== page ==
Nelson

It was a pretty crazy day with a 500 kilometre trip planned from Limpopo to Johannesburg.  On route we have lost of time to ponder over the events of the past week or so.  For some time we have worked tirelessly to infiltrate a leopard smuggling network.  There are many evil people in this world but to us the worst of the worst are those that take endangered species from the wild illegally to set these poor animals up to be killed by trophy hunters.  For some time we have known that a certain group was putting out trap cages on various private farms in Limpopo Province to catch leopards.  Once the leopard was caught in a trap cage they would make contact with a number of local agents who in return contacted a certain woman who acted as the go-between.  She in return would set up a deal between the landowner and the trophy hunting outfitter.  We will tell you more about this shortly.

However, during our investigations and while we positioned ourselves as a supposed trophy hunting outfitter we were contacted by this particular woman to find out if any of our “clients” would be interested in purchasing a brown hyena for a trophy hunt.  She told us that the animal had been hit by a car, but was not seriously injured.  It had received veterinary care and indeed was fit and healthy to be hunted!  How sick and warped could a human mind be?

We had arranged the previous day to meet her at a hotel just outside Johannesburg OR Tambo Airport as she was driving down from Northwest Province to collect hunting clients at the airport later today.  She informed us that she would be bringing the brown hyena in a crate and that we could meet to buy the animal and do a deal.  We arrived in Johannesburg shortly after 18h00 and arranged to meet with her (and a friend) behind the hotel in the private parking.

Nothing could prepare us for the terrible sight that greeted us when she opened a small trailer she pulled behind her Prado.  The stench of rotten flesh was overwhelming and we immediately knew that whatever was inside the small steel crate was in serious trouble.  We could not at this stage alert her that we were concerned and we continued to share jokes and laugh while handing over the money to buy the brown hyena.  We did however come prepared with our own “friends” accompanying us.  What she did now know was that we were accompanied by an investigative film crew filming for an international production company to expose the illegal wildlife trade in endangered species and our “friends” were filming with entire conversation and deal with hidden cameras.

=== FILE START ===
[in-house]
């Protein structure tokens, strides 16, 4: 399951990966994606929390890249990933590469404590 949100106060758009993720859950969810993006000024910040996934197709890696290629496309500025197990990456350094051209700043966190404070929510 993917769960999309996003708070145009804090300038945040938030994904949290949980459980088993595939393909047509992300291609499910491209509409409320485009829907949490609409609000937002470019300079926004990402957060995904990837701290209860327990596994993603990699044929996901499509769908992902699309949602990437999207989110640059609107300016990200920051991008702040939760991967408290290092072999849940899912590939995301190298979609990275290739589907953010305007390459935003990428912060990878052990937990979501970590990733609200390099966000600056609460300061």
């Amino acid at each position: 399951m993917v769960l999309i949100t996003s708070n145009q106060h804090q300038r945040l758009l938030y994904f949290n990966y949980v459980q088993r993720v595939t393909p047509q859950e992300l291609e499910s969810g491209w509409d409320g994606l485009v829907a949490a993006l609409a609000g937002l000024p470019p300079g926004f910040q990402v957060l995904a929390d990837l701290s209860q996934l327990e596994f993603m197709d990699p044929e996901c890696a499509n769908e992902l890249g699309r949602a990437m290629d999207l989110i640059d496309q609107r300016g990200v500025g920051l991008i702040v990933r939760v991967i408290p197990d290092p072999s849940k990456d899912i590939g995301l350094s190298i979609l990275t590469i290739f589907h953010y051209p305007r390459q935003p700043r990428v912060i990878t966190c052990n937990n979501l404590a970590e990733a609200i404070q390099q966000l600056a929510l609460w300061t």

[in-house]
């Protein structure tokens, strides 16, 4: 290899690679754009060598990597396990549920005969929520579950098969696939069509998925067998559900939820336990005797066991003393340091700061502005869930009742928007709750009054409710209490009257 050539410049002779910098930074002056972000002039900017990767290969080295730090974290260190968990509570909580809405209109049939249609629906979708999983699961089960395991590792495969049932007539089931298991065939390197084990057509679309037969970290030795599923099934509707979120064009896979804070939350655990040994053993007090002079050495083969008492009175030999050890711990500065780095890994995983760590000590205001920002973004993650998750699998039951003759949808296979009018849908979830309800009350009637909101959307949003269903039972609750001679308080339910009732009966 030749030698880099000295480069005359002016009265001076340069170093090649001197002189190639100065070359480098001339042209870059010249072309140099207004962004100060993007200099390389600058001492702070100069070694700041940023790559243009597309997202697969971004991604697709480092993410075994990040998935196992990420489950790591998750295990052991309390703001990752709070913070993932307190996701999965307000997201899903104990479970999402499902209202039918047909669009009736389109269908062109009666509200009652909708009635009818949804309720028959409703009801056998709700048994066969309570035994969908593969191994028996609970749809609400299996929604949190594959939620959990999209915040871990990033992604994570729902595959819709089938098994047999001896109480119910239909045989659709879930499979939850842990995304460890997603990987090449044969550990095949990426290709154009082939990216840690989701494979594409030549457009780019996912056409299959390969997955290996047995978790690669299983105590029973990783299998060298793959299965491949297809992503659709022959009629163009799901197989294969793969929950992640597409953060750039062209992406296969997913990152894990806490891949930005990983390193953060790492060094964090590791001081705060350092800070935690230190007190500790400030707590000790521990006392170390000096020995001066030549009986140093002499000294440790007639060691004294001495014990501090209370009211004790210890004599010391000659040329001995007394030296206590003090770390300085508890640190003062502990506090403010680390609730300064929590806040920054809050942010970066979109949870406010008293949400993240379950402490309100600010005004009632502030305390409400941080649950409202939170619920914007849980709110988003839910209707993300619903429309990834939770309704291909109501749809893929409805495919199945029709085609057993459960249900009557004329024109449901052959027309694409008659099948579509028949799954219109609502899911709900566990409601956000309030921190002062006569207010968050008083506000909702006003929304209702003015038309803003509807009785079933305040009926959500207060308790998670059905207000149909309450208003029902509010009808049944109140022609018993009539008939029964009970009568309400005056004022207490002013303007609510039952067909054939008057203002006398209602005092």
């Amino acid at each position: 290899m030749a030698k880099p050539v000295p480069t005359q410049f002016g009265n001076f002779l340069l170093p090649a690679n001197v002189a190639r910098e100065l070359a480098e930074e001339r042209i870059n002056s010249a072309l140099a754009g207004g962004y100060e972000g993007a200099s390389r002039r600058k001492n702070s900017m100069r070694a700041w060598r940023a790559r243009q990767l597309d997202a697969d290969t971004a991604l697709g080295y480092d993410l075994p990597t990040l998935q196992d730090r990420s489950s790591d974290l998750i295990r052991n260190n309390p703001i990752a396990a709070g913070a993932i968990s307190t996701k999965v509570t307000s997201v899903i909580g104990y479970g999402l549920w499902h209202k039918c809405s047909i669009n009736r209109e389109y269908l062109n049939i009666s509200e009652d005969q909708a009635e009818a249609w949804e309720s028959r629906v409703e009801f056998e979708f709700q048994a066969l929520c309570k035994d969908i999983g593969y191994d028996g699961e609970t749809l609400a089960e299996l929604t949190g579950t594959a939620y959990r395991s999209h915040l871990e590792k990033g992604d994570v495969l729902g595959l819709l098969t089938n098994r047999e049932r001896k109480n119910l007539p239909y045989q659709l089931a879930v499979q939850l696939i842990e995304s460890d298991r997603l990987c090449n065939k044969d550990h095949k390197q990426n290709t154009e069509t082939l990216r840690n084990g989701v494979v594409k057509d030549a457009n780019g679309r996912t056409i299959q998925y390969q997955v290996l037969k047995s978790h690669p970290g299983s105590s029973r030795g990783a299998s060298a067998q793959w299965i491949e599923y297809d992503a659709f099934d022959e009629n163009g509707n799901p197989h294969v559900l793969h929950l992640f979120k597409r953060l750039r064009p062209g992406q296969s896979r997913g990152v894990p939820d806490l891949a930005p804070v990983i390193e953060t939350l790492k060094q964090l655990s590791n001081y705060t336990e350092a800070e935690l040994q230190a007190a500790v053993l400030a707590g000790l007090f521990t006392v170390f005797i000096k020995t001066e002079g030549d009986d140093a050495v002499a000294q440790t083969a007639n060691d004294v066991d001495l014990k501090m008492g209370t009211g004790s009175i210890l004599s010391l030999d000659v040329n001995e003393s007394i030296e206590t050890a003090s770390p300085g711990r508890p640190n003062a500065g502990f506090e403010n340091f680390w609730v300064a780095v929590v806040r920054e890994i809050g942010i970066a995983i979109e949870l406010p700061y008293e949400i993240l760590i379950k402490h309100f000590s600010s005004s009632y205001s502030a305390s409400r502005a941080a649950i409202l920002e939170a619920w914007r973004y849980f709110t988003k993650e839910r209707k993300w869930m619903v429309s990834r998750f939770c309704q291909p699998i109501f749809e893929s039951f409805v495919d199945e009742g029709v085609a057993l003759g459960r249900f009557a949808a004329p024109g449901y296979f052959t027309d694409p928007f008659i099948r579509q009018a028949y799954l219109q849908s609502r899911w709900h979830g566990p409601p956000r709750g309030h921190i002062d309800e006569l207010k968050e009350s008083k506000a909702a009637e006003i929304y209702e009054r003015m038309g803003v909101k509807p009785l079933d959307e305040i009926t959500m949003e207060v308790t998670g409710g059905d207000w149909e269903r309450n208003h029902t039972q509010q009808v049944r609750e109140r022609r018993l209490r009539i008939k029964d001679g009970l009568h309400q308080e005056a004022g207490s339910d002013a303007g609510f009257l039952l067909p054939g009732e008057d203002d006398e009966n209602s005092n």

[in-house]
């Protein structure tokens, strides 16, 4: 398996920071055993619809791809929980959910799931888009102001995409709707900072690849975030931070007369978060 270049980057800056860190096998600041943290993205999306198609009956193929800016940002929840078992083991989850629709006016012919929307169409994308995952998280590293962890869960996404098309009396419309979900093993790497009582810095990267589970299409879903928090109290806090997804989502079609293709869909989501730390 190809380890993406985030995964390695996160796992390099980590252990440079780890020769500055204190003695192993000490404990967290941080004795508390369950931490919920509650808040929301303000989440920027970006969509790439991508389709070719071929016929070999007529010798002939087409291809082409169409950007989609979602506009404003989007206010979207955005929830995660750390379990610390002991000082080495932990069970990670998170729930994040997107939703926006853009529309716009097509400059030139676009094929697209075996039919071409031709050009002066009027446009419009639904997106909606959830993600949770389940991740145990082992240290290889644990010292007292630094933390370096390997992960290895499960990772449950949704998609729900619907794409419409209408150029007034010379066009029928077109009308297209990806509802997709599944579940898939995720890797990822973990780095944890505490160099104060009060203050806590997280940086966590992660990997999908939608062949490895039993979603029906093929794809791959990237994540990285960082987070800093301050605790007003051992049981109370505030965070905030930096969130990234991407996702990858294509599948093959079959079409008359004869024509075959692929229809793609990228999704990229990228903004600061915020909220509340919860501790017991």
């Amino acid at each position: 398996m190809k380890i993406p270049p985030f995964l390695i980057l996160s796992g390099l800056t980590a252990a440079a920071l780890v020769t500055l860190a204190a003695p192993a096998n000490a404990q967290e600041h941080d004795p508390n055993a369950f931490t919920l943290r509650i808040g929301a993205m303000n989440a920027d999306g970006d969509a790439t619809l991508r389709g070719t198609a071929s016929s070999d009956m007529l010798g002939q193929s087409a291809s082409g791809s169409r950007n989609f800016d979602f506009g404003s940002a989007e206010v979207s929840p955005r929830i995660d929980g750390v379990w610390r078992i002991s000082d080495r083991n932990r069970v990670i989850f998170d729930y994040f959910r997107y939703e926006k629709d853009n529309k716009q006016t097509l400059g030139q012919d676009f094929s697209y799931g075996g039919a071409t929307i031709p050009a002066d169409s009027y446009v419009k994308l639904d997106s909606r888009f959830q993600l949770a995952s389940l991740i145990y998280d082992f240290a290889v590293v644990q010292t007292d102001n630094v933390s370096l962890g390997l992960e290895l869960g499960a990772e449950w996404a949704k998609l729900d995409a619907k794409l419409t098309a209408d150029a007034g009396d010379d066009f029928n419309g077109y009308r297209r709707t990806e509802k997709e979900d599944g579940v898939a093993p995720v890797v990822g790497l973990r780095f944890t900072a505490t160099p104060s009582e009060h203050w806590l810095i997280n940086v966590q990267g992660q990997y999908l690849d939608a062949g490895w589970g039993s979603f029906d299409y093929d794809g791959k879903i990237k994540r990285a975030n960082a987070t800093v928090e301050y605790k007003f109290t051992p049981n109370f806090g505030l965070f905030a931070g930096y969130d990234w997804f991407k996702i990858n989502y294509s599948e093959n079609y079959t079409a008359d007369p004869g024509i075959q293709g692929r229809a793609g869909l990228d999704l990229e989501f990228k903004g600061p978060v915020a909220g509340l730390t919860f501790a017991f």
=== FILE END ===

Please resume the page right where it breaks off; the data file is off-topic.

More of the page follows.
Although this was an illegal deal we are acting with the permission of the nature conservation authorities that worked closely with us on the illegal trade in leopards.  A decision was made prior to our arrival in Johannesburg that she would not be arrested yet as we needed to find the proof of her involvement in the illegal trading and capturing of leopards.

We could not leave quickly enough and on route back to Pretoria and Limpopo Province we called a local rehabilitation friend to find out where we could take the unfortunate animal for immediate veterinary care.  We knew it was alive but this is all we knew about the poor animal at the time but the stench coming from the steel crate was that of rotten flesh.  She arranged for us to meet a vet at the Pretoria Zoo.  It was already dark when we arrived.

Inside the veterinary clinic we moved quickly to sedate the hyena and get it out of the steel crate.  A chain was tied to its next and only once we have it on the operating table the full extent of its injuries was revealed.  It had been caught by its toes in a gin-trap and its toes was partially severed and badly infected.  We do not know when the chain was placed around its neck, but there were raw open wounds around the neck indicating it must have been at least a couple of days.  The bruising indicated that the animal fought desperately to get rid of the chain and in addition to the bruising its teeth was badly damaged as well; probably breaking as it chewed on the chain to escape.  The inside of its thighs were covered in excrement and urine; to the extent that it had badly burnt the skin.  The vet was of the opinion that this poor hyena had been placed  into the steel crate and had remained there for at least 2-3 days.  The crate was so small that barely a middle size dog could fit into it.  The hyena could not move at all as there was simply no space so it was forced to urinate and defecate in the position it was forced into.  Had it been fed or watered while it in the crate?  No it was highly unlikely!

The vet worked as quickly as he could because the animal was so weak that even the mild sedation was a major problem.  He decided to not operate at this stage to remove the severed toes, but to give the animal antibiotics and time to get a bit stronger first.

After being cleaned and put on an intravenous drip Nelson (we named him after President Nelson Mandela) came to.  He was very weak and we agreed to leave him at the veterinary clinic for now and would check in with the vet on a daily basis to find out how he was doing.